So, what should police do differently in CCE missing cases? Many things but the following are key.

  • Provide families with a reference number to quote when reporting repeat-missing, this would link to background history and trigger plan and obviate the need to answer some 40 questions.
  • Designate a SPOC on Response who has the best rapport with the exploited child and family, and content to be allocated the ‘misper’ if on duty. 
  • Avoid making judgements based on the child’s surface presentation. Look for the things that aren’t on show.
  • Given engagement challenges arising from grooming, for the best chance of securing valuable information, consider welfare checks/return home interviews ideally by non-police (e.g. charities), failing that, non-uniformed officers or lastly trained uniformed officers.
  • Risk-assess the impact of missing appeals; they can trigger an inadvertent safeguarding issue. Ensure parents have consented as they can have insight of potential risks unknown by police. Remove all appeals as soon as the child is located to avoid serious safeguarding as well as privacy implications.
  • Pursue CCTV and taxi-firm enquiries to secure booking and payment information, routes, and addresses. To not do so is to miss opportunities for crucial intelligence about those further up the chain.
  • Speak to friends or pupils individually not in a group for the best chance of securing disclosures.

I’ll leave readers with this scenario. Imagine you raised a decent son with good manners and values, recognition of right and wrong and respect for the law. To your horror you discover he has swapped all those characteristics for negative ones that go against everything your family stand for, but more worryingly he is an exploited trafficked runner for a line. His life hangs by a thread each time he steps out. Now ask yourself if you’d be perfectly content with the current police response and culture as it is including: the hours where nobody is allocated to his missing because it’s not viewed seriously and the delay is deliberate in the hope that he will return before an officer has to be dispatched; the view that ‘he went off the rails and is no more than a time-wasting drug-dealer who needs locking up not safeguarding’; the attending officer telling you it’s just teen behaviours and perhaps you’re too strict and should compromise a later return home; being mocked as groomed despite being a confirmed trafficked victim; or ‘once 18, the kid gloves will be off and he’ll be getting a different response’.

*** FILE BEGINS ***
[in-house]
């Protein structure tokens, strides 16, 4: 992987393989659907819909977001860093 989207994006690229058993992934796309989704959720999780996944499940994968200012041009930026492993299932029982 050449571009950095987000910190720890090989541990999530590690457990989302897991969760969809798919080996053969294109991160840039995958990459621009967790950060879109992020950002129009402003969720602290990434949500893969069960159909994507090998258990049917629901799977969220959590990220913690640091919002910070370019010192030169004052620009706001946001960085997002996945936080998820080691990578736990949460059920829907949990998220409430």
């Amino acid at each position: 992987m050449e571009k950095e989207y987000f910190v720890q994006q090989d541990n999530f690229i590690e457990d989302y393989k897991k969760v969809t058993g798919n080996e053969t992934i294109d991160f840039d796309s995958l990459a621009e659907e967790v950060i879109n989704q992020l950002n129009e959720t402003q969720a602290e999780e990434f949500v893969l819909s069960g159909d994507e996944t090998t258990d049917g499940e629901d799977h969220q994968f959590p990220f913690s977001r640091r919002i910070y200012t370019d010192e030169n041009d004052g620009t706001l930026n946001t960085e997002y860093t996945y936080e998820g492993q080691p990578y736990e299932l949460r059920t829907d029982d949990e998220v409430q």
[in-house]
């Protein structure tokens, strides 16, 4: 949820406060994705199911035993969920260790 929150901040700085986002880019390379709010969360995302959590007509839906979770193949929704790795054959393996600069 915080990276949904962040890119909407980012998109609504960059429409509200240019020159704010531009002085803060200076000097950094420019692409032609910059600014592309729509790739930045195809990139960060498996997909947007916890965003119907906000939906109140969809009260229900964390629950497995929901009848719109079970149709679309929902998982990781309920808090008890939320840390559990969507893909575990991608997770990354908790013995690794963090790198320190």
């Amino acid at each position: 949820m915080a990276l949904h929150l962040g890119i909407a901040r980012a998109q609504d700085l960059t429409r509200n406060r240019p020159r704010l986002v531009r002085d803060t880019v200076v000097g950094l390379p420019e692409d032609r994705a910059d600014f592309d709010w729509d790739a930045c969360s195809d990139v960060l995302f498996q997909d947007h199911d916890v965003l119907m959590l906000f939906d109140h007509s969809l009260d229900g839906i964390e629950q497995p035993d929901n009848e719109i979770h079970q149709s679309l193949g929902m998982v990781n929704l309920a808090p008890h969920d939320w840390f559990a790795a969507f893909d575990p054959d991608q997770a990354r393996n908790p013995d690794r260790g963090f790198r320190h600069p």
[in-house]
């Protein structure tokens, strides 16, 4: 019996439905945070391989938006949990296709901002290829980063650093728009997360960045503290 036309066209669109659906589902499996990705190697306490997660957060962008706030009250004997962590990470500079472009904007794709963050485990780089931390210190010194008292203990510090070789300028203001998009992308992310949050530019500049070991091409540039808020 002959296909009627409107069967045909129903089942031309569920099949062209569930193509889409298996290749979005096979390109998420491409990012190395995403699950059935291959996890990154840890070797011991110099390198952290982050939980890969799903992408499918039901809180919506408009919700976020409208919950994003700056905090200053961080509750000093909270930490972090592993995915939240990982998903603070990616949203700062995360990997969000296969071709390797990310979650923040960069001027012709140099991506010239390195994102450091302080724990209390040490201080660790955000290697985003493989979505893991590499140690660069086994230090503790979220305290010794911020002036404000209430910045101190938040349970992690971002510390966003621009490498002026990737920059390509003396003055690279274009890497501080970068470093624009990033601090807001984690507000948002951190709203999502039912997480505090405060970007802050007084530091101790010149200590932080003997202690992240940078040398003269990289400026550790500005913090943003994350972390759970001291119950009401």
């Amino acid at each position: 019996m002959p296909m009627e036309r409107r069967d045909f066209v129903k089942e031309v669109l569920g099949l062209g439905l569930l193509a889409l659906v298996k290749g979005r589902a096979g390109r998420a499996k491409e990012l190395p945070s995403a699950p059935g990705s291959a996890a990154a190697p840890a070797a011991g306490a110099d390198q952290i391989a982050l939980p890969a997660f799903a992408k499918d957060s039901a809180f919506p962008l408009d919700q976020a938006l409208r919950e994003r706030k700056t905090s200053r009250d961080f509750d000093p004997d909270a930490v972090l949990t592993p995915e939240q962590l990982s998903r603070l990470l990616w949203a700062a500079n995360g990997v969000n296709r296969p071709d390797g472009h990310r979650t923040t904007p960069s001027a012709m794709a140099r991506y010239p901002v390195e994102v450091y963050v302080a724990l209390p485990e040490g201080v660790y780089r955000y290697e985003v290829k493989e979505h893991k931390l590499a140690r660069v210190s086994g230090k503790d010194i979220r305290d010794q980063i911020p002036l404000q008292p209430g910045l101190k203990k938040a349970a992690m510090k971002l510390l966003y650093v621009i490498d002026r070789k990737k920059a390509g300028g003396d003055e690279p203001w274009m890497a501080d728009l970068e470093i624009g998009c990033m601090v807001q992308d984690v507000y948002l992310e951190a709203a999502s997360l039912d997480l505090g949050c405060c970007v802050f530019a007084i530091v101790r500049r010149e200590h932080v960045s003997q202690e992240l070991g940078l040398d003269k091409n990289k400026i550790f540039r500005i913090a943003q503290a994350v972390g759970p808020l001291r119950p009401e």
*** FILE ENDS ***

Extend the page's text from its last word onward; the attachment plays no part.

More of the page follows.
If you don’t feel there is justification to review the current policing response to what is increasingly a genuine trafficked victim, your son or mine, then the outlook for these children is beyond bleak. A time of fractured family units; decreasing GCSE exam entries nationally; increasing YOIs and prisons to accommodate custodial sentences from offences committed whilst exploited and under compulsion, coercion or grooming; rehabilitation and criminal records that make no dent on re-offending rates but curb every chance of moving on to legitimate employment, a prospect already crippled by the disruption to education by being trafficked; and rocketing mental-health, addiction and homelessness beyond any measure of control or success.

That’s if the victim is still with us. Your son or mine.

This article is authored by the founder of SPACE – an organisation set up to respond to County Lines criminal exploitation of children. The author is ex-law enforcement

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USER67 - Wed, 15 July 2020

Best way I've found to tackle this is to not spend time taking endless misper details but to do unannounced visits to known cuckoo nests in my area. Always finding mispers from other counties and finding lots of goodies to lock people up for. Easy effective safeguarding and much more satisfying I have to say.